Rolling Stone - 10/01/1992
"...Lively, pertinent fun..."
Chicago Sun-Times - 09/09/1992
"...There are good qualities to the movie. The break-ins are directed with skill and imagination by Phil Alden Robinson, and his screenplay gives the characters some interesting things to say..."
Total Film - 08/01/2000
"...An enjoyable techno comedy romp..."
Two politically-minded whizkids pull off a daring computer caper in the Sixties, but, by a serendipitous twist of fate, only one of them gets caught. Twenty years later, the lucky half of that daring duo has set himself up in business as the leader of an oddball group of computer hackers who test security systems for big companies. But when agents from the NSA (National Security Agency) catch up with him, he must agree to send his team on a top secret, i.e. illegal, mission to recapture an invaluable decoding device. This powerful "black box" would allow anyone possessing it, including the Russians, the ability to access or alter whatever information they wanted to -- in the entire cyberspace galaxy. But things are not quite as they appear to be, and our aging hero soon realizes he must look into his own past to unlock the biggest secret of all.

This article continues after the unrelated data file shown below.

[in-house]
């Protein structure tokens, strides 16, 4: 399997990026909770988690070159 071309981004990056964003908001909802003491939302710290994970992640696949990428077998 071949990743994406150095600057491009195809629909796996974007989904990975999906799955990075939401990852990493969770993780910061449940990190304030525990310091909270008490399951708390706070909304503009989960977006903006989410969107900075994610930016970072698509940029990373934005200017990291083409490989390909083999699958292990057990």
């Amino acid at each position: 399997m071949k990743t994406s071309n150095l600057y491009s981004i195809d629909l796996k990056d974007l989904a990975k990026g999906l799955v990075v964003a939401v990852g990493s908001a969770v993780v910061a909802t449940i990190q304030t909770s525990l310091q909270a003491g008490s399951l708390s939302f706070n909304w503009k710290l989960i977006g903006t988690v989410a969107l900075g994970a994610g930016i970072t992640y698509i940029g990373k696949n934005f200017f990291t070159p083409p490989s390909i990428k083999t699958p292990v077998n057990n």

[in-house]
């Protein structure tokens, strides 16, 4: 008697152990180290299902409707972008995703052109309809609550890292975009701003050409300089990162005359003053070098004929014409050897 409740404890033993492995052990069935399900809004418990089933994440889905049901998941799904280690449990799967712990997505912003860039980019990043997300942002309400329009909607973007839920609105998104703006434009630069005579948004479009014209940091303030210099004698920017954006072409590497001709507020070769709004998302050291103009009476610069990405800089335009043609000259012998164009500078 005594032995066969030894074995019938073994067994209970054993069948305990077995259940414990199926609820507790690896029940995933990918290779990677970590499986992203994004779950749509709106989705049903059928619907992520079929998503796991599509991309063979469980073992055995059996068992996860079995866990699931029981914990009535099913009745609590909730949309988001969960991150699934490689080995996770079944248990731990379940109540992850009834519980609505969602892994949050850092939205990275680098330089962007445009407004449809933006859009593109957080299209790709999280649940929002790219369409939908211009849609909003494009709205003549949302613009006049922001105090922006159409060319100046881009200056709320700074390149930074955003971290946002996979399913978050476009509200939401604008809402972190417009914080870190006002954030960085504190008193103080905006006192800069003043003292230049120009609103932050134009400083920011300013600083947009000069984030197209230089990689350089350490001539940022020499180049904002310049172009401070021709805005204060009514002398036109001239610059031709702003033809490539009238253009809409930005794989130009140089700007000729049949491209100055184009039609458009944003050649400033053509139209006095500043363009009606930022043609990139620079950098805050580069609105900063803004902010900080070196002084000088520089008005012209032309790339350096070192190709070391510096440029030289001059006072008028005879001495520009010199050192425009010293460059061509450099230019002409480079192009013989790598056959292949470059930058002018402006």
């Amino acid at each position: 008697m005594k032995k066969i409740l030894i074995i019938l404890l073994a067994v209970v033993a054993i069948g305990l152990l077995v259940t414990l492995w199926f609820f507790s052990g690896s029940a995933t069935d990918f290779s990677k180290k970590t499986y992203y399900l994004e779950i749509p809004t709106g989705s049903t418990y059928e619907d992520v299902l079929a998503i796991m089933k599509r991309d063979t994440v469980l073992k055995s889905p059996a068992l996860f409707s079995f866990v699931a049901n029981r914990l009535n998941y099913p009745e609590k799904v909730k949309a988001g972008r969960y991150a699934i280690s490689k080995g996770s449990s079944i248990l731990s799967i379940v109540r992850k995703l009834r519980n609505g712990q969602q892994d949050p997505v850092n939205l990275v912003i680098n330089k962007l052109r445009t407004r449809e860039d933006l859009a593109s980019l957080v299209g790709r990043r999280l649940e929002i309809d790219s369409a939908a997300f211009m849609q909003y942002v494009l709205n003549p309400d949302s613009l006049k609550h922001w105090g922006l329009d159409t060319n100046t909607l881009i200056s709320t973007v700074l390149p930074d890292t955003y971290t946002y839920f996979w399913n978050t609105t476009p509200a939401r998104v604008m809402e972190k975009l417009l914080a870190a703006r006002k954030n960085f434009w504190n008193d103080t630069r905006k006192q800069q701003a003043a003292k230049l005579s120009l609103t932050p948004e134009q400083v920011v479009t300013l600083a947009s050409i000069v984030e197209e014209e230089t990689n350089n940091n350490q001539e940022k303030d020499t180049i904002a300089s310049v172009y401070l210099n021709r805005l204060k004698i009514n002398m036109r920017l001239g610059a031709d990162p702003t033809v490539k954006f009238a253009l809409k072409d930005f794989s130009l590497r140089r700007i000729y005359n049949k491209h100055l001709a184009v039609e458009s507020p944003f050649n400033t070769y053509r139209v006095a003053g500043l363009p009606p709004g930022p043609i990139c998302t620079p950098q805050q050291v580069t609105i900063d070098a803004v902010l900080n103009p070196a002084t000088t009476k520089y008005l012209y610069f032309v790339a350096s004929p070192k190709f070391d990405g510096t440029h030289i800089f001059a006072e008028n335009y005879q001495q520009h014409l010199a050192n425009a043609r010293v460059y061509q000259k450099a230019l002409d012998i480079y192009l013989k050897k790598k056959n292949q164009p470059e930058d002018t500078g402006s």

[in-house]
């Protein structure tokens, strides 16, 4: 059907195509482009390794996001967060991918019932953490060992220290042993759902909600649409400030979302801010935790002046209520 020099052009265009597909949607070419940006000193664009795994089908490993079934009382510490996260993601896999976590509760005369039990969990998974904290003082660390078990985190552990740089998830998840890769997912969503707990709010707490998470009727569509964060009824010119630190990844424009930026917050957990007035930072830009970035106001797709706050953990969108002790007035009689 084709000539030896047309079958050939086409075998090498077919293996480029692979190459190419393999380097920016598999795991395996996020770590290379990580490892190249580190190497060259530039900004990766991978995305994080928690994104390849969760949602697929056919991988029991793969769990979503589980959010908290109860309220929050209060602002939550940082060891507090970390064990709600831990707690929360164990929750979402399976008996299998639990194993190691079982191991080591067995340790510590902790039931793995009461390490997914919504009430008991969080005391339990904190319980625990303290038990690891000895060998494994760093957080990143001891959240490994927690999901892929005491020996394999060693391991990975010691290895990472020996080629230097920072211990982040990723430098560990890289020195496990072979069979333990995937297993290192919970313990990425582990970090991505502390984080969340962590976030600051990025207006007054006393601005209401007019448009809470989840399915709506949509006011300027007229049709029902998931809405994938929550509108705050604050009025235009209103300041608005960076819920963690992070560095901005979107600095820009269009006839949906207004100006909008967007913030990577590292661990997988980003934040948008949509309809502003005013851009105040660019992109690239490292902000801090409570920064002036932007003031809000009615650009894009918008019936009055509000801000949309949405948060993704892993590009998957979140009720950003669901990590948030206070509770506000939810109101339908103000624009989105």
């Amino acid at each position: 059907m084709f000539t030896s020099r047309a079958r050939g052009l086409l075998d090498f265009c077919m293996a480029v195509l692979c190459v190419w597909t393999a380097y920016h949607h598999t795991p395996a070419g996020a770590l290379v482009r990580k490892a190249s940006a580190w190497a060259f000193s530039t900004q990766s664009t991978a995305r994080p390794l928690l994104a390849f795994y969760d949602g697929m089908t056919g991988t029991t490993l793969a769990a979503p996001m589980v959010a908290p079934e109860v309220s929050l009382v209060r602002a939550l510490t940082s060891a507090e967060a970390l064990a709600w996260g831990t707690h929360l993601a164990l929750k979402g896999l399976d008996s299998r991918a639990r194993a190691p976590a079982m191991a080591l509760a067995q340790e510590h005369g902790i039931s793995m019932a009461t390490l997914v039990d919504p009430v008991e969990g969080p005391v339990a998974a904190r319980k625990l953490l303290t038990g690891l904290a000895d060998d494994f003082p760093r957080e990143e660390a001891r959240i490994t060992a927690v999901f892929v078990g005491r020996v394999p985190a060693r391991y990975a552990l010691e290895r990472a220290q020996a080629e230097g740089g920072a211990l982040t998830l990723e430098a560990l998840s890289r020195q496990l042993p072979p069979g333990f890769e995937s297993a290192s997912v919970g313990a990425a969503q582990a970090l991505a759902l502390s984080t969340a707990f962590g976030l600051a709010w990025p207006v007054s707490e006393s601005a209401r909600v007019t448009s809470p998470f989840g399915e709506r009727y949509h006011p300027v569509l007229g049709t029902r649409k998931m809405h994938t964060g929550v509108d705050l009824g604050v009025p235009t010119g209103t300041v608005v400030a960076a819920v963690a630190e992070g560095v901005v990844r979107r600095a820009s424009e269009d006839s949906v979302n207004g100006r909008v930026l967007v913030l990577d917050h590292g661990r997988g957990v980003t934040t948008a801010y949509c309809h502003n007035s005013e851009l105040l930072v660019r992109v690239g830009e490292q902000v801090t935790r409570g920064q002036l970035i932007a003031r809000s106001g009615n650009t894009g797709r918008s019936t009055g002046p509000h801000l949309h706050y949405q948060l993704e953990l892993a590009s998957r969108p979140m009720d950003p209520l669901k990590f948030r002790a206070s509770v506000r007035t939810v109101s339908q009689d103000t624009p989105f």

A computer expert heads a team of renegade hackers who test security systems. His past comes back to haunt him when government agents blackmail the "Sneakers" into carrying out a covert operation: track down an elusive black box filled with national security secrets.
The "Sneakers" writing team of Phil Alden Robinson, Walter Parkes and Larry Lasker also wrote "WarGames" (1984). Their script for "WarGames" received an Academy Award nomination for Best Original Screenplay. The idea for "Sneakers" was first pitched in 1983. At that time Robinson had never directed a feature film, but by 1992, when he was slated to helm "Sneakers", he already had two directing credits under his belt: "In the Mood" (1987) and the surprise hit of 1989, "Field of Dreams".
Steve Grumette was credited as Computer Effects Supervisor on the film.
One of the last screen appearances for actor River Phoenix, who died in West Hollywood, California, age 23.
Former CIA agent John Strauchs worked with the screenwriters through twelve script rewrites, advising them on the most up-to-date technological innovations. He, like the character Martin Bishop, helps business and government secure both premises and computer secrets. He deliberately put mistakes in some of the film's information so as not to help "train" criminals.
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